Darjeeling Spring Black Tea / Udyan Tea

Never have I seen a tea company use so many tea puns. I love it!

There is a lot to love about this company, besides the puns of course. They are a team of tea lovers who want to bring the best tea to others.

They offer only Indian teas but from what I can tell they only offer top grade tea.

For those herbal lovers they also have an interesting line of wellness teas.

As for this Darjeeling, I am impressed. It has a bit of astringency to it but it works well with the sweet floral notes. The moment you open the bag and smell the dry leaf there is no doubt in your mind that it is a Darjeeling.

It has that classic aroma which turns almost muscatel when wet. Speaking of which I detect a faint amount of honey but not much in the way of muscetal notes. The only unfortunate part for me is that they are located in India.

If you don’t mind the extra time and cost in shipping definitely check these guys out.


Want to Know More About This Tea?

Leaf Type: Black

Where to Buy: Udyan Tea

Description:

A finely selected, round and full bodied Black Tea from First Flush season in Darjeeling

Learn even more about this tea and tea company here!

Rohini Emerald Green First Flush Darjeeling from Udyan Tea

Rohini Emerald GreenTea Information:

Leaf Type:  Green

Where to Buy: Udyan Tea

Tea Description:

Rohini has been planted with special green tea clones which have very less *tannin content in them. The teas made from these bushes taste smooth and sweet, with pronounced vegetable flavour. They aren’t bitter unlike their counterparts from the district. Rohini Emerald Green Tea is made from single leaf and a bud.

Learn more about this tea here.

Taster’s Review:

Rohini Emerald Green is a First Flush Darjeeling tea, a variety I’m particularly fond of. I’m intrigued by this one, though (more so than usual!) because the leaf is different from any I’ve seen before. It’s a fairly uniform mid-green in colour, with one or two lighter leaves and some yellow mottling. What’s surprising is that the leaves are large and curly, partially rolled but not tightly. I’ve never seen a first flush Darjeeling that looks quite like this one. I used 1 tsp of leaf for my cup, and gave it 2.5 minutes in boiling water. The resulting liquor is a bright yellow-green, the scent reminiscent of a green tea. After an initial hit of orchid-like floral, there’s a distinctive vegetal scent. The leaves, once unfurled, remind me a little of oak tree leaves.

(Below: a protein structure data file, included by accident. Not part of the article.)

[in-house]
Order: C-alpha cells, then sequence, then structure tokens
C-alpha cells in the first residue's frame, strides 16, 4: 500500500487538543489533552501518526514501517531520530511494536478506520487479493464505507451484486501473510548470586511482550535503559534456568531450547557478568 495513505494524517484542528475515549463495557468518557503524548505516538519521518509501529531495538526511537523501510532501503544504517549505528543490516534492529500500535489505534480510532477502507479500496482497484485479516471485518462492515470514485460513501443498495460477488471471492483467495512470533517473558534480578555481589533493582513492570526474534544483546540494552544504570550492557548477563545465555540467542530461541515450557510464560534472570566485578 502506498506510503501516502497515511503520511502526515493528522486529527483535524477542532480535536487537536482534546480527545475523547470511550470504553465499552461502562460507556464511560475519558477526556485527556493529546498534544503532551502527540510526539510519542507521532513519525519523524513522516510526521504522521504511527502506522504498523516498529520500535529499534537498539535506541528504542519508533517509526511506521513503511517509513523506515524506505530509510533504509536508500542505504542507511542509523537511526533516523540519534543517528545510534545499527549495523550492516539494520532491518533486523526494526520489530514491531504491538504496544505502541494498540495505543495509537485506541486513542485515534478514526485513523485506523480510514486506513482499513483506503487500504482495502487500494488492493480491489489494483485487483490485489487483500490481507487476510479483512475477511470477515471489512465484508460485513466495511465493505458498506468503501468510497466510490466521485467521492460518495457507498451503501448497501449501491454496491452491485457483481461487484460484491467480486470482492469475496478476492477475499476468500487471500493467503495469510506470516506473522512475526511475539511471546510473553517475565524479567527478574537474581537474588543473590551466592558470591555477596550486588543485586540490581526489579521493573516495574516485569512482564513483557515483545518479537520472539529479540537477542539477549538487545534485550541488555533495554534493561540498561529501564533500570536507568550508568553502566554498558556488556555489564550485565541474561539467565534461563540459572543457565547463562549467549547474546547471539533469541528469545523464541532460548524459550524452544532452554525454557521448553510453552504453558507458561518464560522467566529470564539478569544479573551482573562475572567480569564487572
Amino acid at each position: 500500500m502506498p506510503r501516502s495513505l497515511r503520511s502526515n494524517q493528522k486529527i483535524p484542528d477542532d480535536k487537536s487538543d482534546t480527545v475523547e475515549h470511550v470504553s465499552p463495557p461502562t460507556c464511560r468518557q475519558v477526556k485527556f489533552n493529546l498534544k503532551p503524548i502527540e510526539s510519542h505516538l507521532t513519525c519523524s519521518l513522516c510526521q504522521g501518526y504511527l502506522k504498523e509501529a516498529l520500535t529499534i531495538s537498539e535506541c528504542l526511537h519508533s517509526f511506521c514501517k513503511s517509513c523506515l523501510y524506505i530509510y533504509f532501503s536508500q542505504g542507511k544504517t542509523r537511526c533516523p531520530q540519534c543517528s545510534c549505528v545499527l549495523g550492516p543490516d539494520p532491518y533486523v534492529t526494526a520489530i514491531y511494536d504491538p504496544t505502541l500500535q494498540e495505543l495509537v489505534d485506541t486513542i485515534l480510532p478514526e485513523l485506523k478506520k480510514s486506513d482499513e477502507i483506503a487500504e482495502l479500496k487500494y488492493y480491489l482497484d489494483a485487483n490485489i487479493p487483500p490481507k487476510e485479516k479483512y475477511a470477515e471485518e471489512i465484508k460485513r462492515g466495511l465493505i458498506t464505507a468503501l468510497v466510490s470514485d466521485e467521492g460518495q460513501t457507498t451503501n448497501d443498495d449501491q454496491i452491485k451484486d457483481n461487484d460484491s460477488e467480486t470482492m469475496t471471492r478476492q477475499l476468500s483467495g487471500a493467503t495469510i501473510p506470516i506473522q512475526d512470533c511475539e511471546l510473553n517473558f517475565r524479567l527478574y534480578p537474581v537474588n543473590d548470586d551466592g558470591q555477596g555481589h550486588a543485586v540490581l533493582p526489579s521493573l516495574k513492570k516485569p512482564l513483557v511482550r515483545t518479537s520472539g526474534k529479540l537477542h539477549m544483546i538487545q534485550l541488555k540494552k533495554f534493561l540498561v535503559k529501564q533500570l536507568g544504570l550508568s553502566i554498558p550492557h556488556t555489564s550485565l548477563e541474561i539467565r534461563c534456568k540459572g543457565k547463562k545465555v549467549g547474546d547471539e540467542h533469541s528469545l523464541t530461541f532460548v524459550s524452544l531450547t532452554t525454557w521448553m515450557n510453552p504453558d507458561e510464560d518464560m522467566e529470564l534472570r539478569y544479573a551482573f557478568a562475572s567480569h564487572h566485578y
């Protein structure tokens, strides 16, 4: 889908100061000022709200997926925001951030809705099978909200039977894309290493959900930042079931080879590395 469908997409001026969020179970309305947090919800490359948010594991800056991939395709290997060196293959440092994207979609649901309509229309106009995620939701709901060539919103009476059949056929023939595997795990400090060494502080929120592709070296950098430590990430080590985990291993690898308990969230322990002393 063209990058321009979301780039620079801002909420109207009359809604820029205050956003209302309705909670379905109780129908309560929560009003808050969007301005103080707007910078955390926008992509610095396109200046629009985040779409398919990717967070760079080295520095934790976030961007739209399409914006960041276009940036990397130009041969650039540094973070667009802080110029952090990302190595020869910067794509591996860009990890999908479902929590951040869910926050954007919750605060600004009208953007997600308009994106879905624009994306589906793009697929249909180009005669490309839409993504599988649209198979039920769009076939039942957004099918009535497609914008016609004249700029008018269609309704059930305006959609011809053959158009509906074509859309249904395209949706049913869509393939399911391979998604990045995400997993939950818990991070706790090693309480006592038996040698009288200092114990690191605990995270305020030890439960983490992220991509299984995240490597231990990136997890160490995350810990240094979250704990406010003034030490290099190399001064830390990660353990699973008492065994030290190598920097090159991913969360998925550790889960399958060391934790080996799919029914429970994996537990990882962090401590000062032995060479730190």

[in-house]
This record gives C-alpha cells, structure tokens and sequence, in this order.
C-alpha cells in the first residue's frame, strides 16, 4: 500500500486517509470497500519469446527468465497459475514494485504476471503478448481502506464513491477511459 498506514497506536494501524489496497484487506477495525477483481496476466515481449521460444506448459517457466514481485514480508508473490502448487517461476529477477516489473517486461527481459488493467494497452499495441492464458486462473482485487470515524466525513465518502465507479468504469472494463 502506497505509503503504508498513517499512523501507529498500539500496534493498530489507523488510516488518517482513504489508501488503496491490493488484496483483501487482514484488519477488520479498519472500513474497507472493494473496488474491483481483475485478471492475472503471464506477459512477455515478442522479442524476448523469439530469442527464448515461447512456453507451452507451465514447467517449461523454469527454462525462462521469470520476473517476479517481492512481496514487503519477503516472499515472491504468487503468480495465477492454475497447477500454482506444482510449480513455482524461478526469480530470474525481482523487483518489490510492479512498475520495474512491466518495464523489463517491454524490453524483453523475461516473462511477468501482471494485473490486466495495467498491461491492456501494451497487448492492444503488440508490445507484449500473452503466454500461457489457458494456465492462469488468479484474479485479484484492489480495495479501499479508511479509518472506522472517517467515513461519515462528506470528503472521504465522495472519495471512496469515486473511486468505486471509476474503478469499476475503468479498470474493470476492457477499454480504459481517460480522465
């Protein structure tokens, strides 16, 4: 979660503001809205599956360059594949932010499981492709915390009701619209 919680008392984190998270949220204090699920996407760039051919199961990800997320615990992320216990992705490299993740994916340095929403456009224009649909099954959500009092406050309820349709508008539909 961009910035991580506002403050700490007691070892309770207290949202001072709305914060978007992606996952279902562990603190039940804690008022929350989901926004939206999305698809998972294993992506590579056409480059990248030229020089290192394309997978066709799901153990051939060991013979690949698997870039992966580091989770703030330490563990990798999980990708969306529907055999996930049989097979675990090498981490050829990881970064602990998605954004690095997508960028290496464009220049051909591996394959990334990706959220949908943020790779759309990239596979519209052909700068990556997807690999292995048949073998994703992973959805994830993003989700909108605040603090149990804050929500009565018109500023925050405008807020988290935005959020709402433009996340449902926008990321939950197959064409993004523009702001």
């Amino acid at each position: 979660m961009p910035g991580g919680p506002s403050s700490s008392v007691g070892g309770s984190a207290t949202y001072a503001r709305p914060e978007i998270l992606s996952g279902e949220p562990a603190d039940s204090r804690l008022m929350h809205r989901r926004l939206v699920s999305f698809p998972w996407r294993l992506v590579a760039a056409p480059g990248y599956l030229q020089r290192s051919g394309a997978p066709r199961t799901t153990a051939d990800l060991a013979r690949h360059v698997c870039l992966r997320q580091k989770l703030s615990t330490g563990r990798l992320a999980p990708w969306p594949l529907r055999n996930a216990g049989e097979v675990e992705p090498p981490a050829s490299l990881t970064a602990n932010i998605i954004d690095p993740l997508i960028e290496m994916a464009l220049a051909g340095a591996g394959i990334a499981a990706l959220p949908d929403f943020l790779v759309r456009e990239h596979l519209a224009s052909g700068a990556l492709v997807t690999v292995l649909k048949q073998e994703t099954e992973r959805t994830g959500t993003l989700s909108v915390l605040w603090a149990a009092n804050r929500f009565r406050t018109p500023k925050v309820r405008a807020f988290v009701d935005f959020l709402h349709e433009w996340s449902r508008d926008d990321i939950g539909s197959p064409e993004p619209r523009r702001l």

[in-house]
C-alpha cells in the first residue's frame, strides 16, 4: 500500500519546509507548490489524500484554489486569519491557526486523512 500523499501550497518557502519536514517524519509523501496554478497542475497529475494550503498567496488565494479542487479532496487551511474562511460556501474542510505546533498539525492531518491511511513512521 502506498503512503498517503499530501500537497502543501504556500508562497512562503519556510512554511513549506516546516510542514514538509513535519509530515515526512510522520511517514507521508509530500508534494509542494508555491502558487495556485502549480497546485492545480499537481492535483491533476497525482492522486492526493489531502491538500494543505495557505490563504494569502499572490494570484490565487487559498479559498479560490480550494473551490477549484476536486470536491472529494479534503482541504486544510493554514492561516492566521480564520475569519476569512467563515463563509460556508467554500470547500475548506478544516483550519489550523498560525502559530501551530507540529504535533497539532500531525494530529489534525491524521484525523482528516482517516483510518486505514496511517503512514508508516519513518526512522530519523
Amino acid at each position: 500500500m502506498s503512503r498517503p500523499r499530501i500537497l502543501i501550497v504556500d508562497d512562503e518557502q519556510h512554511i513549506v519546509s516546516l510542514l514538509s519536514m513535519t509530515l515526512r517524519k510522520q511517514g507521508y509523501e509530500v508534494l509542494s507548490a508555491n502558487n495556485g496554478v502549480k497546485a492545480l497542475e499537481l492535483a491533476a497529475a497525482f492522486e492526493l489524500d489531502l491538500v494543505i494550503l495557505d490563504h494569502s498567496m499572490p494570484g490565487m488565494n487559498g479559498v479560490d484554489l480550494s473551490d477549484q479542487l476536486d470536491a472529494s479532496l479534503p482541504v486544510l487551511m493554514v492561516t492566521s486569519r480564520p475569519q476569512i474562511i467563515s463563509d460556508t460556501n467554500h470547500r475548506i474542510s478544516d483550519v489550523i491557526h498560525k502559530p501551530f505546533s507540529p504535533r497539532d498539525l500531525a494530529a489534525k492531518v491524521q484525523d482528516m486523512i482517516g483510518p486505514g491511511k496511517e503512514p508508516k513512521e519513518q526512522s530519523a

To taste, this tea is also unlike any Darjeeling I’ve tried before. In some ways, it’s far more like a green tea or an oolong than anything else. The initial flavour is lightly floral, in the sweet, heady way of orchids. It’s not an intensely perfumey floral, but rather like crushing the petals of an orchid or lily flower in your hand and then translating the scent into a taste. It’s difficult to describe, because it’s like the wrong sense is being used, but that’s as close as I can get to identifying the kind of sensation the floral produces. There’s a mild “green” flavour lurking underneath the floral, but it’s more chlorophyll than vegetal – not a flavour I’ve come across very often, but it works well here, continuing the floral theme. The texture reminds me a lot of an unflavoured milk oolong, in that it’s buttery and mildly creamy. It’s not thick tasting, exactly, but it has a sort of dairy cream feel to it that’s pleasant and unusual – almost a little “flat” tasting, but with a richness at the same time. The aftertaste is a little mineral, again reminding me of a green oolong. It’s a little like wet rock; a tiny bit metallic, but also fresh and clean.

This one was an experience for me, and I really savoured every sip. I’ve not come across a Darjeeling like this before, either in terms of taste or appearance, so it really made me think about, and question, my expectations. I enjoyed the flavour, even though floral teas aren’t usually my thing. Clearly I can still surprise myself on occasion! I’d happily recommend this one to most people, whether they’re fans of Darjeeling, green, oolong or floral teas. This tea certainly offers a unique experience, and its placed Udyan Tea more firmly on my personal radar.

Goomtee China Classic First Flush Darjeeling from Udyan Tea

GoomteeChinaClassicTea Information:

Leaf Type:  Black (Darjeeling)

Where to Buy: Udyan Tea

Tea Description: